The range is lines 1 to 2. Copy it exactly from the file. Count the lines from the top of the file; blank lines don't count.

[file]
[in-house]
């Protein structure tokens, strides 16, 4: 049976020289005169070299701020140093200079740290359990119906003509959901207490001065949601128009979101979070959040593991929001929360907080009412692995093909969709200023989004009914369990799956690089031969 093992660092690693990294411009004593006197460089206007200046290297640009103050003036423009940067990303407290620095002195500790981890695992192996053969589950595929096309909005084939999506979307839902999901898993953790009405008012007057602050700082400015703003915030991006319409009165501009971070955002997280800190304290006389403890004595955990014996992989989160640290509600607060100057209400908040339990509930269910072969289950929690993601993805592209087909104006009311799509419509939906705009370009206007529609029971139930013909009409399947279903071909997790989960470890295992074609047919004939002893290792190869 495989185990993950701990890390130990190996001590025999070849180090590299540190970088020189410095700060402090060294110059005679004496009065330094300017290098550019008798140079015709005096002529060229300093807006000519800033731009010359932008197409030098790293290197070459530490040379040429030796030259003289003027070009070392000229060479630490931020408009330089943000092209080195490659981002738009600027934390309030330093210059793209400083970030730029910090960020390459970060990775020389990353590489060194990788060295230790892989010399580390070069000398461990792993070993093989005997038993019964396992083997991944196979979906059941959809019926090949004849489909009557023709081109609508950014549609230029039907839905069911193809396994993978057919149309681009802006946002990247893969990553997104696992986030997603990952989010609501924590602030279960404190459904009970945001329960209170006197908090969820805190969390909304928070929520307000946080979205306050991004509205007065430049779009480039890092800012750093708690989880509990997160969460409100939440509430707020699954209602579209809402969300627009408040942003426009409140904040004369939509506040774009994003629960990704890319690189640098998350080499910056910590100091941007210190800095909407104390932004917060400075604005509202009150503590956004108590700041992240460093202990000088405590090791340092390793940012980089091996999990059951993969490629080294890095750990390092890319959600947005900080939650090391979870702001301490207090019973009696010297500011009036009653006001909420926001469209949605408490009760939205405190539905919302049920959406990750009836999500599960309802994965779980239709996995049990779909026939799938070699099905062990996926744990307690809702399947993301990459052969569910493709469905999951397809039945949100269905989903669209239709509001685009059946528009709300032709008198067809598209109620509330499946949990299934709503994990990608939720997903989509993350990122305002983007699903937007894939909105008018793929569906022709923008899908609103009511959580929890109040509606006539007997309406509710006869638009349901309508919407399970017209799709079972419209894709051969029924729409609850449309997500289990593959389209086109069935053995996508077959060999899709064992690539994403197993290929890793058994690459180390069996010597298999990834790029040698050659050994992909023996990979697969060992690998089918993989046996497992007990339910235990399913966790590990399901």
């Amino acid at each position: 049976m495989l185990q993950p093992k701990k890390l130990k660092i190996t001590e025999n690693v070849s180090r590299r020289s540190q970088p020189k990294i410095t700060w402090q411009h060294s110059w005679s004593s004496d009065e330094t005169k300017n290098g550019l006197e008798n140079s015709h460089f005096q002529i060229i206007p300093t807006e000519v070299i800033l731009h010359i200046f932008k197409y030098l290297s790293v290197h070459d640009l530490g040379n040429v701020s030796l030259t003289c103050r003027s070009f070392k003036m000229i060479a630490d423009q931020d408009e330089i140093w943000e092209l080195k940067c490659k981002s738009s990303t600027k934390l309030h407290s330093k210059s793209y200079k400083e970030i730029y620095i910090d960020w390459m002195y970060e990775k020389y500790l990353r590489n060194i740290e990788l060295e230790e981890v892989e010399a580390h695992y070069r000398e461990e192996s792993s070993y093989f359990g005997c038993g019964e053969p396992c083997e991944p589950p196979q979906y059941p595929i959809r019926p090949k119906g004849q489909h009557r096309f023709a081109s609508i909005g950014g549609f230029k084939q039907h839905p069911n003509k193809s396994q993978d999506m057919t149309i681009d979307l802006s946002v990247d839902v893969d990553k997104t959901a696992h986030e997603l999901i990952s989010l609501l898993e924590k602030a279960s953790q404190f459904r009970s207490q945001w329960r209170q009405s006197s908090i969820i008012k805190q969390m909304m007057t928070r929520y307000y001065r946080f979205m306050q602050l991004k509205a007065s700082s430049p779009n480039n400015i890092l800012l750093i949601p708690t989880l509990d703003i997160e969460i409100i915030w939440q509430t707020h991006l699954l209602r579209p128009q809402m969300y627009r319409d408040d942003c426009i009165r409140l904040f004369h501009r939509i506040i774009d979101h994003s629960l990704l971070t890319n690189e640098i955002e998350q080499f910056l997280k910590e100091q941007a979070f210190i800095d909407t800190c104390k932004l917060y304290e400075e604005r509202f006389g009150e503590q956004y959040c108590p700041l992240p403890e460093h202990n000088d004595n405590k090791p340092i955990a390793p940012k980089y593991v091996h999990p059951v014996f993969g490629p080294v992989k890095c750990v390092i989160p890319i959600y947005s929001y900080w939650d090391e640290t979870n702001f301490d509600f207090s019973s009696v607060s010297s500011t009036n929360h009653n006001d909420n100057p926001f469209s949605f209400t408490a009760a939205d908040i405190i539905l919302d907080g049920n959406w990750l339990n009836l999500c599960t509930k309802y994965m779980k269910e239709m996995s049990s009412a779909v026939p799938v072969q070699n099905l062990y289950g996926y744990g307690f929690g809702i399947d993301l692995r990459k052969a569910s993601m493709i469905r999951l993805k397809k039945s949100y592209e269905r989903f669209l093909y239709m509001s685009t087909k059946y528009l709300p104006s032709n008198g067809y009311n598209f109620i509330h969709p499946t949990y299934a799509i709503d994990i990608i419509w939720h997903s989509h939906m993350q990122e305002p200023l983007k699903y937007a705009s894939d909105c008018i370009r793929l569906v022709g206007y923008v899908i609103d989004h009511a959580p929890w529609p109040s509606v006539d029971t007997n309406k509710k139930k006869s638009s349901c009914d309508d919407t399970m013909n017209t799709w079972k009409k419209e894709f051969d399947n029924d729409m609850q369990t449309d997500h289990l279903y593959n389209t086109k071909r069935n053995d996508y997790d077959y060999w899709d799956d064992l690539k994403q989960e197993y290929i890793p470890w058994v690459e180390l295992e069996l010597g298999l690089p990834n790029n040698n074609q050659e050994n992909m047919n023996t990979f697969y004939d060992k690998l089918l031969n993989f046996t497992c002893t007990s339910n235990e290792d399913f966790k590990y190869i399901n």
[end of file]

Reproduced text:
[in-house]
């Protein structure tokens, strides 16, 4: 049976020289005169070299701020140093200079740290359990119906003509959901207490001065949601128009979101979070959040593991929001929360907080009412692995093909969709200023989004009914369990799956690089031969 093992660092690693990294411009004593006197460089206007200046290297640009103050003036423009940067990303407290620095002195500790981890695992192996053969589950595929096309909005084939999506979307839902999901898993953790009405008012007057602050700082400015703003915030991006319409009165501009971070955002997280800190304290006389403890004595955990014996992989989160640290509600607060100057209400908040339990509930269910072969289950929690993601993805592209087909104006009311799509419509939906705009370009206007529609029971139930013909009409399947279903071909997790989960470890295992074609047919004939002893290792190869 495989185990993950701990890390130990190996001590025999070849180090590299540190970088020189410095700060402090060294110059005679004496009065330094300017290098550019008798140079015709005096002529060229300093807006000519800033731009010359932008197409030098790293290197070459530490040379040429030796030259003289003027070009070392000229060479630490931020408009330089943000092209080195490659981002738009600027934390309030330093210059793209400083970030730029910090960020390459970060990775020389990353590489060194990788060295230790892989010399580390070069000398461990792993070993093989005997038993019964396992083997991944196979979906059941959809019926090949004849489909009557023709081109609508950014549609230029039907839905069911193809396994993978057919149309681009802006946002990247893969990553997104696992986030997603990952989010609501924590602030279960404190459904009970945001329960209170006197908090969820805190969390909304928070929520307000946080979205306050991004509205007065430049779009480039890092800012750093708690989880509990997160969460409100939440509430707020699954209602579209809402969300627009408040942003426009409140904040004369939509506040774009994003629960990704890319690189640098998350080499910056910590100091941007210190800095909407104390932004917060400075604005509202009150503590956004108590700041992240460093202990000088405590090791340092390793940012980089091996999990059951993969490629080294890095750990390092890319959600947005900080939650090391979870702001301490207090019973009696010297500011009036009653006001909420926001469209949605408490009760939205405190539905919302049920959406990750009836999500599960309802994965779980239709996995049990779909026939799938070699099905062990996926744990307690809702399947993301990459052969569910493709469905999951397809039945949100269905989903669209239709509001685009059946528009709300032709008198067809598209109620509330499946949990299934709503994990990608939720997903989509993350990122305002983007699903937007894939909105008018793929569906022709923008899908609103009511959580929890109040509606006539007997309406509710006869638009349901309508919407399970017209799709079972419209894709051969029924729409609850449309997500289990593959389209086109069935053995996508077959060999899709064992690539994403197993290929890793058994690459180390069996010597298999990834790029040698050659050994992909023996990979697969060992690998089918993989046996497992007990339910235990399913966790590990399901």